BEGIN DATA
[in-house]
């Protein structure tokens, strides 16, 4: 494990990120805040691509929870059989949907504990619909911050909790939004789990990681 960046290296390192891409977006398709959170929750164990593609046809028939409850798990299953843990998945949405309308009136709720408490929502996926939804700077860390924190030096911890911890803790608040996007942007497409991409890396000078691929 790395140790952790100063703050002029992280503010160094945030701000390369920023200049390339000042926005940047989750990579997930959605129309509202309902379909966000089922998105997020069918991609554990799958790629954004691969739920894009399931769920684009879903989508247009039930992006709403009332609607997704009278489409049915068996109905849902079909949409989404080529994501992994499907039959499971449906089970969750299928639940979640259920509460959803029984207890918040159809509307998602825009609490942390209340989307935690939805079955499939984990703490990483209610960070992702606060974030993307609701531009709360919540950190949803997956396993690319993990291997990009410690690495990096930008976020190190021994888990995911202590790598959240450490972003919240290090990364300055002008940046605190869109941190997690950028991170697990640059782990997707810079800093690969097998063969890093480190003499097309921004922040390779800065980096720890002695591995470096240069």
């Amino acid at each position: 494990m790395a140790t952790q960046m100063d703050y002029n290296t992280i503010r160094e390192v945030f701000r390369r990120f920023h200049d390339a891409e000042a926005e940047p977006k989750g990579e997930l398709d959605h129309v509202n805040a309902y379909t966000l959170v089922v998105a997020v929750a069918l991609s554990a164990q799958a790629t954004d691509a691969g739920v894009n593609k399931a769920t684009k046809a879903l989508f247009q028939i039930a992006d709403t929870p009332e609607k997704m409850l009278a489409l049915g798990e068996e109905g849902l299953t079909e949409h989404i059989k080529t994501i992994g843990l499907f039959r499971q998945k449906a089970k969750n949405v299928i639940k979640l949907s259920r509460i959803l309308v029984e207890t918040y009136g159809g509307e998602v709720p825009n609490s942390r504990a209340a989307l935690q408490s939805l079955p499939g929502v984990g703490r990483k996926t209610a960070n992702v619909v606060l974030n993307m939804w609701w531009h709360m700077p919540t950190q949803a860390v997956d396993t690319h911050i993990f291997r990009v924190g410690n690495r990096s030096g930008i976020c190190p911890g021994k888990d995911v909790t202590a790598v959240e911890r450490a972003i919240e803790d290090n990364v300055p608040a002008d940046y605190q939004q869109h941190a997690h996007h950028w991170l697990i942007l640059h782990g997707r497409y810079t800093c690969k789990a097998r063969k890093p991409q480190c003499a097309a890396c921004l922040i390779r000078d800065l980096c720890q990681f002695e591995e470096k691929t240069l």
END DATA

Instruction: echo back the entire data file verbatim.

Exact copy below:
[in-house]
């Protein structure tokens, strides 16, 4: 494990990120805040691509929870059989949907504990619909911050909790939004789990990681 960046290296390192891409977006398709959170929750164990593609046809028939409850798990299953843990998945949405309308009136709720408490929502996926939804700077860390924190030096911890911890803790608040996007942007497409991409890396000078691929 790395140790952790100063703050002029992280503010160094945030701000390369920023200049390339000042926005940047989750990579997930959605129309509202309902379909966000089922998105997020069918991609554990799958790629954004691969739920894009399931769920684009879903989508247009039930992006709403009332609607997704009278489409049915068996109905849902079909949409989404080529994501992994499907039959499971449906089970969750299928639940979640259920509460959803029984207890918040159809509307998602825009609490942390209340989307935690939805079955499939984990703490990483209610960070992702606060974030993307609701531009709360919540950190949803997956396993690319993990291997990009410690690495990096930008976020190190021994888990995911202590790598959240450490972003919240290090990364300055002008940046605190869109941190997690950028991170697990640059782990997707810079800093690969097998063969890093480190003499097309921004922040390779800065980096720890002695591995470096240069």
């Amino acid at each position: 494990m790395a140790t952790q960046m100063d703050y002029n290296t992280i503010r160094e390192v945030f701000r390369r990120f920023h200049d390339a891409e000042a926005e940047p977006k989750g990579e997930l398709d959605h129309v509202n805040a309902y379909t966000l959170v089922v998105a997020v929750a069918l991609s554990a164990q799958a790629t954004d691509a691969g739920v894009n593609k399931a769920t684009k046809a879903l989508f247009q028939i039930a992006d709403t929870p009332e609607k997704m409850l009278a489409l049915g798990e068996e109905g849902l299953t079909e949409h989404i059989k080529t994501i992994g843990l499907f039959r499971q998945k449906a089970k969750n949405v299928i639940k979640l949907s259920r509460i959803l309308v029984e207890t918040y009136g159809g509307e998602v709720p825009n609490s942390r504990a209340a989307l935690q408490s939805l079955p499939g929502v984990g703490r990483k996926t209610a960070n992702v619909v606060l974030n993307m939804w609701w531009h709360m700077p919540t950190q949803a860390v997956d396993t690319h911050i993990f291997r990009v924190g410690n690495r990096s030096g930008i976020c190190p911890g021994k888990d995911v909790t202590a790598v959240e911890r450490a972003i919240e803790d290090n990364v300055p608040a002008d940046y605190q939004q869109h941190a997690h996007h950028w991170l697990i942007l640059h782990g997707r497409y810079t800093c690969k789990a097998r063969k890093p991409q480190c003499a097309a890396c921004l922040i390779r000078d800065l980096c720890q990681f002695e591995e470096k691929t240069l």